I immensely enjoyed Curious Tea’s selections for their December box- both had most surprising flavors and allowed me to enjoy brews I would never probably choose for myself. As always, their blog post was wonderfully informative and made me feel intimately familiar with and appreciative of these teas and the processes that shaped them.

Check out Curious Tea’s website here!

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What-Cha’s Taiwan Sheng Cha Oolong Tea

Hello, all! ๐Ÿ™‚ It’s hard to believe winter is so fast approaching! It’s certainly been a crazy year. As the nights draw on ever longer, I’ve been keeping close company with hot cups of tea and scary movies (don’t ask) to pass the time. Have you guys seen “The Babadook”?! HOLY NUGGETS! So good! Real, solid, suspenseful horror without any jumpscares. Hopefully it starts a trend of better scary movies.

Anyway! I’ve been happily sipping some of What-Cha’s Taiwan Sheng Cha today, and am eager to share my thoughts on this unique oolong with you fellow teacats. According to the package, this tea boasts an “unusual walnut-shell taste”, and admittedly is not a typical tea I would choose on my own- so a big thanks goes out to Alistair for including it as a sneaky little surprise in my order! ๐Ÿ™‚

Taiwan Sheng Cha Oolong


As I open the packet, a toasty, barley-like scent rises from the leaves. You might not be able to immediately discern the notes of walnut, but if you know what you’re.. smelling for, the scent quickly becomes apparent and will cling to your nose long after taking a whiff. It’s strangely invigorating!

Shop Link: Taiwan Sheng Cha Oolong

Brewing Guidelines: 185 F / 85 C | 1-2 minutes | 1 tsp | 200 mL


With the first steep, the leaves, tiny cannonballs at first, unfurl beautifully and will completely fill your brewing vessel. The quality of the tea What-Cha sources never ceases to amaze me.


The light emerald-colored brew tastes rich and nutty, savory and sweet. It doesn’t taste quite as toasted as I was expecting, having more of a dominant sweet seaweed flavor instead, though that peculiar walnut flavor mischievously lingers.


The second steeping results in a richer, more golden brew, with a stronger seaweed taste. I also seem to detect a flavor similar to soy sauce- this tea would be a perfect accompaniment to sushi! The drink is smooth and savory without any astringency, and (sadly) I don’t taste the walnut much anymore. Ultimately, Sheng Cha reminds me of a darkly roasted genmaicha: rich, savory, and filling. I loved the unexpected walnut taste and wish it had lasted longer, though its brevity encouraged me to really appreciate what I was tasting.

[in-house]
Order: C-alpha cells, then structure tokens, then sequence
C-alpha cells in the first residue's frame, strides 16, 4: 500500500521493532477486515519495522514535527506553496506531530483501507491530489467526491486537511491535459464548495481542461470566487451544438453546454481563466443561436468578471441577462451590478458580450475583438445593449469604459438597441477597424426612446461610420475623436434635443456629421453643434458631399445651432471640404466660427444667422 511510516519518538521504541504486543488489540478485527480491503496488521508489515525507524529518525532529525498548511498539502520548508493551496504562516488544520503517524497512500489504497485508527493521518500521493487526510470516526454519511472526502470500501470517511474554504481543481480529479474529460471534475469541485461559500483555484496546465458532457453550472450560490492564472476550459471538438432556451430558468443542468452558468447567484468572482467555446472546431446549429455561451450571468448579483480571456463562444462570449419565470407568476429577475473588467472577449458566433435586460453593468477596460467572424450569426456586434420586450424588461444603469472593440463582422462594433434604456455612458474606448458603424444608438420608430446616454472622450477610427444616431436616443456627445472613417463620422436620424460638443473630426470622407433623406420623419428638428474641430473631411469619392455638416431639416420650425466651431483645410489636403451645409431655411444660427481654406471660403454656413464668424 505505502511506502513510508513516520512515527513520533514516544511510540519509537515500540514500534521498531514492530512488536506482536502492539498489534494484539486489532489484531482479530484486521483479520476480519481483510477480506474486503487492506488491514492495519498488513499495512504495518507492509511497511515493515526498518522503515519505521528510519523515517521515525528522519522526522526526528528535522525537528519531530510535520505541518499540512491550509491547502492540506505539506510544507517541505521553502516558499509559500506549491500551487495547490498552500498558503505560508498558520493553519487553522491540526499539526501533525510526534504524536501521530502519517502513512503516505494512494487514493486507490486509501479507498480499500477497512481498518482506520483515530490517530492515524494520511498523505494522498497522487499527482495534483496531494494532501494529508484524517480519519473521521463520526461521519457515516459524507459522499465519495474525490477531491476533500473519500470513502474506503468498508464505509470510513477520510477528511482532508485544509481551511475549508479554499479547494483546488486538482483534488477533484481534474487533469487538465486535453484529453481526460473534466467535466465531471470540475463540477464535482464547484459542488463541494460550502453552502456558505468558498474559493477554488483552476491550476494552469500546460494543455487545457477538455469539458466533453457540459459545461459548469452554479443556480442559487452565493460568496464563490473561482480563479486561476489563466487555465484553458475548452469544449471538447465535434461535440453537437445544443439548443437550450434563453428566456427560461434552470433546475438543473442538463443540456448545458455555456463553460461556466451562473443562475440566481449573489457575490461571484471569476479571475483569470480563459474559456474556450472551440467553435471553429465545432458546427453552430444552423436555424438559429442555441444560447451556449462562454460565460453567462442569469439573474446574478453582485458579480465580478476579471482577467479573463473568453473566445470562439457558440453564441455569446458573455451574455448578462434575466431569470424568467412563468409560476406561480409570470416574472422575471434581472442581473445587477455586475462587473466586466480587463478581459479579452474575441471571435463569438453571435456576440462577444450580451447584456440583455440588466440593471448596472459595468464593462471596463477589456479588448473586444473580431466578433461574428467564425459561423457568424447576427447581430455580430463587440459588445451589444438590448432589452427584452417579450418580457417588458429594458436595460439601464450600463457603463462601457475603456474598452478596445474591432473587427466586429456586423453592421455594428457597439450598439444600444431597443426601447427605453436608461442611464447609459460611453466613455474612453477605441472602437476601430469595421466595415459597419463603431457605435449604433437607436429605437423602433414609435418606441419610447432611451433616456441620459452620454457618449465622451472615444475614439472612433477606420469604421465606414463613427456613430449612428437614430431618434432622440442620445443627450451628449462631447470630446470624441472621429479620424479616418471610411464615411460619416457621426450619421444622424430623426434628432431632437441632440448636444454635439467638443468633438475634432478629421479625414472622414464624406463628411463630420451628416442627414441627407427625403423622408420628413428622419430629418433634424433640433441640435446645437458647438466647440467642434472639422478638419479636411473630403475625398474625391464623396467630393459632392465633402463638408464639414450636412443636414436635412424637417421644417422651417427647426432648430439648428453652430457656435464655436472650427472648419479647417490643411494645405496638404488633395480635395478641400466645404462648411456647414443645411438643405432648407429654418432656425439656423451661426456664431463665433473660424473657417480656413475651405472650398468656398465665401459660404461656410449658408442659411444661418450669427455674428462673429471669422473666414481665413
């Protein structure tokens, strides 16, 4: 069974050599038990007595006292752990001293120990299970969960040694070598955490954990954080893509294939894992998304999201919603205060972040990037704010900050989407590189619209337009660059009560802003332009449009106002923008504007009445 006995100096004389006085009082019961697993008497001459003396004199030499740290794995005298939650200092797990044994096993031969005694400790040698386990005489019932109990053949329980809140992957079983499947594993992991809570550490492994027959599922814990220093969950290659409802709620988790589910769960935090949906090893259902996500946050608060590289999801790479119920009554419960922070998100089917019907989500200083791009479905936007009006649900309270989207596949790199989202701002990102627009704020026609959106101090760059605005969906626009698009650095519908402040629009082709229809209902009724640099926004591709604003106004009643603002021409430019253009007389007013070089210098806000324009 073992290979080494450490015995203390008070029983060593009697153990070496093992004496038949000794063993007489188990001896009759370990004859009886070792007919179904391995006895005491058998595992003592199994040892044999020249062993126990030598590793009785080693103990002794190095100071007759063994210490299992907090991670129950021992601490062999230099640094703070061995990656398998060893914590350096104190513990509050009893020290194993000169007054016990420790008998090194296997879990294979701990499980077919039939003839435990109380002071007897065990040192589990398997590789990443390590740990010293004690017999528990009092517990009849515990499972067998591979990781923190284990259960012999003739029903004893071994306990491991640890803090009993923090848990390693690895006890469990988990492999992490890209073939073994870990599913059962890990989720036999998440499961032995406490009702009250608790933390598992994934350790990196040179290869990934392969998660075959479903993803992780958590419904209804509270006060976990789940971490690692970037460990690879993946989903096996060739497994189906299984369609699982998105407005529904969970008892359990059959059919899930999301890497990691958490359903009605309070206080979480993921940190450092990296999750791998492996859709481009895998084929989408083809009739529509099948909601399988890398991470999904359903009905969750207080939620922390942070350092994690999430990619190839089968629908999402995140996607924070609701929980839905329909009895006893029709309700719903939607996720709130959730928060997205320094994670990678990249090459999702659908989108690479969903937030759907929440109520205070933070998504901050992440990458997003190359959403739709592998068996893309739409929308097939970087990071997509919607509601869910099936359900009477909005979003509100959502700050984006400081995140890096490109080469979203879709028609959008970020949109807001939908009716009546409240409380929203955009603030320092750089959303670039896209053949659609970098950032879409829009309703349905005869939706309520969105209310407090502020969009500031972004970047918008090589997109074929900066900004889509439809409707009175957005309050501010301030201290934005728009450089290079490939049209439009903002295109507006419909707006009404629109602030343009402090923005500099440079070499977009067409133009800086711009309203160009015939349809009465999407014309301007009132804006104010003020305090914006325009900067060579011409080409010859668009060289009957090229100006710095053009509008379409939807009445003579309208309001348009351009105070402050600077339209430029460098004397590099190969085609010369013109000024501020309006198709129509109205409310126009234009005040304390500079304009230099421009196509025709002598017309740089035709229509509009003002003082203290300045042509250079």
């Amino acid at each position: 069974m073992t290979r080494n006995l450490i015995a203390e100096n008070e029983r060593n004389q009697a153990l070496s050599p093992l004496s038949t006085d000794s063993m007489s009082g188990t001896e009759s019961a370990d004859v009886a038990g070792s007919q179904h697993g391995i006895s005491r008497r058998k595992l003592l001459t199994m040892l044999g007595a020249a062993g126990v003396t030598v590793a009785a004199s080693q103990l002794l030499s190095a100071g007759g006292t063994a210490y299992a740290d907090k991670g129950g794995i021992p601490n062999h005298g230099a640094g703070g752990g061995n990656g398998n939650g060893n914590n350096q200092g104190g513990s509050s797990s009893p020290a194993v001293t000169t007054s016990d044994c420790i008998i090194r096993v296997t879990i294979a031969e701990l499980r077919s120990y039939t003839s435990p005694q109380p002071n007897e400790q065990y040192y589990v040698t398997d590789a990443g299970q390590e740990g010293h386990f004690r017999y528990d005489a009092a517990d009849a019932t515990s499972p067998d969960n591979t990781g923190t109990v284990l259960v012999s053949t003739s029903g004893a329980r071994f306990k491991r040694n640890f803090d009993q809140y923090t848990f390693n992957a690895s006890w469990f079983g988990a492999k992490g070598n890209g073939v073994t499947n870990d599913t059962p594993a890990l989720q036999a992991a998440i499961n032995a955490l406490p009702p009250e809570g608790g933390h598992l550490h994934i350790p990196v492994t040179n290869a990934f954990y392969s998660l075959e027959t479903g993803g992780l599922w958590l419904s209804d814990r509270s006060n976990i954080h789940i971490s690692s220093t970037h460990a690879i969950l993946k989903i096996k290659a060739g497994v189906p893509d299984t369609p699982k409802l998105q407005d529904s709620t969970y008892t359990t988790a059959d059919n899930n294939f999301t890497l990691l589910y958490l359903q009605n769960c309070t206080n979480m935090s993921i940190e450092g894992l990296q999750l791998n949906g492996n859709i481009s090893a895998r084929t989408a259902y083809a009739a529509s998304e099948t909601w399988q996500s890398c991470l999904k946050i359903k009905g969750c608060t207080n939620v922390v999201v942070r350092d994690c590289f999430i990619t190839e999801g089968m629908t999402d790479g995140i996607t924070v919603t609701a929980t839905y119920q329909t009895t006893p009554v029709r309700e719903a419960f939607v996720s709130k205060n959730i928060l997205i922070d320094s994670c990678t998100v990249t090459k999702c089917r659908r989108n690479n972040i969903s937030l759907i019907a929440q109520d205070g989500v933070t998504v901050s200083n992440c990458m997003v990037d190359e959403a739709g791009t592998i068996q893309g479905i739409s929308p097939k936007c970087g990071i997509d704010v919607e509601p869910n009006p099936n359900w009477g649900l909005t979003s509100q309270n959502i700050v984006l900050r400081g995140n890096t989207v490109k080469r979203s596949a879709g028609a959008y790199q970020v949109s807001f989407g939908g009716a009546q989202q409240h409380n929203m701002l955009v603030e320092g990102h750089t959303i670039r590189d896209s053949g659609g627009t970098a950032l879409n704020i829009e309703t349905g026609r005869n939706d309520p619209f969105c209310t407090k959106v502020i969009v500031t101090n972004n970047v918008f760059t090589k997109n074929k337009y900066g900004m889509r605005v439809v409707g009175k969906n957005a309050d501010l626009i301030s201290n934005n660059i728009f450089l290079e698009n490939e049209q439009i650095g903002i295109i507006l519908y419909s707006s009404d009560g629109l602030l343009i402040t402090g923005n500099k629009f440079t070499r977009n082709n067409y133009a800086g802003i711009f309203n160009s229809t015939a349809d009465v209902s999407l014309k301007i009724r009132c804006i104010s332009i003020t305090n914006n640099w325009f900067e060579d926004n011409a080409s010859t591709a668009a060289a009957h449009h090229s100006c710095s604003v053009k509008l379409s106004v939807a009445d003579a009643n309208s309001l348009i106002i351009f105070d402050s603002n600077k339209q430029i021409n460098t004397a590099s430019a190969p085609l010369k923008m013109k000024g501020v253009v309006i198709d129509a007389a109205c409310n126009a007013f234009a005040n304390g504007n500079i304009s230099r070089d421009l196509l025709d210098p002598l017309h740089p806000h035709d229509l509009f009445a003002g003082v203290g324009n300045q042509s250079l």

Check out Taiwan Sheng Cha Oolong for yourself!

Sip slowly, and enjoy the remainder of this chilly autumn, my friends. ๐Ÿ™‚

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Majani Tea’s Tamu Organic Oolong Tea

Hi there fellow teacats! ๐Ÿ™‚ Hope your summer has been going well as of yet! It’s been so flippin’ hot outside here in Michigan! I’ll be headed to Texas in a few days (for the first time) and I’m a bit.. anxious about the weather, to say the least. Hopefully I won’t step off the plane and instantly burst into flames. ๐Ÿ˜›

10687158_723611994352654_5094452976209300319_nToday I’m brewing up some of Majani Teas’ Tamu Oolong Tea, a blend grown and produced in Kenya (like all of Majani’s teas! ). To be honest, the first thing that drew me to these teas was their incredibly beautiful packaging. Who doesn’t love cute, colorful little birdies gracing their kitchen countertop? Each bird featured on Majani’s labels is actually native to Kenya, and you can find some great information on each species by checking out their website here! The little guy featured on the front of the Tamu Oolong is an African Pygmy Kingfisher, and according to the site, it “is found in woodland, savannah, and coastal forest. Unlike some of its relatives, this kingfisher takes mainly insects and, thus, is not bound to water.” Neat!IMG_2060Nifty! Now that we’ve enjoyed some bite-sized ornithology, it’s time to move on to the tea! ๐Ÿ™‚ The leaves smell sugary sweet, with noticeable notes of earth and honey. For me, the scent conjures up images of a sunset on the Kenyan savannah- all warm and golden. ๐Ÿ™‚ I am a bit disappointed by how broken the leaves are- this tea looks like it would be just as at home in a tea sachet as it would a loose-leaf tin, but it’s important not to judge tea strictly by its appearance. Time to taste!

Shop Link: Tamu Oolong Tea

Ingredients: Fair Trade Certifiedโ„ข Oolong Tea

Brewing Guidelines: 185 F for 1 minute, 1.5 tsp per 200 mL

IMG_2061 Look at that beautiful red amber hue! Reminds me of a red delicious apple, making me almost wish it was autumn. There will be plenty of time for cold weather and apple picking soon enough. ๐Ÿ˜› The drink tastes a bit malty at the start, like an assam black tea, but then transitions to this incredibly sweet honey brown sugar finish that tastes EXACTLY like the black milk bubble tea I make at home. Due to this, I am 100% addicted to drinking this tea and find myself reaching for a cup of it constantly! Instant bubble tea? Pshhh yes please! I haven’t actually used it to make bubble tea yet, but I can only imagine that when I do, the heavens will open and awesome trumpet music will pour forth from the clouds and it will rains kittens and puppies. It’s going to be THAT awesome. ๐Ÿ˜€ I’ve never had the pleasure of enjoying a straight oolong tea with a taste profile as unique as this! I only wish that Majani offered a more “full leaf” version of the blend, but if changing the production of the tea would diminish the awesome brown sugar flavor in any way, I’ll happily stick to the broken leaf version. Absolutely delicious!!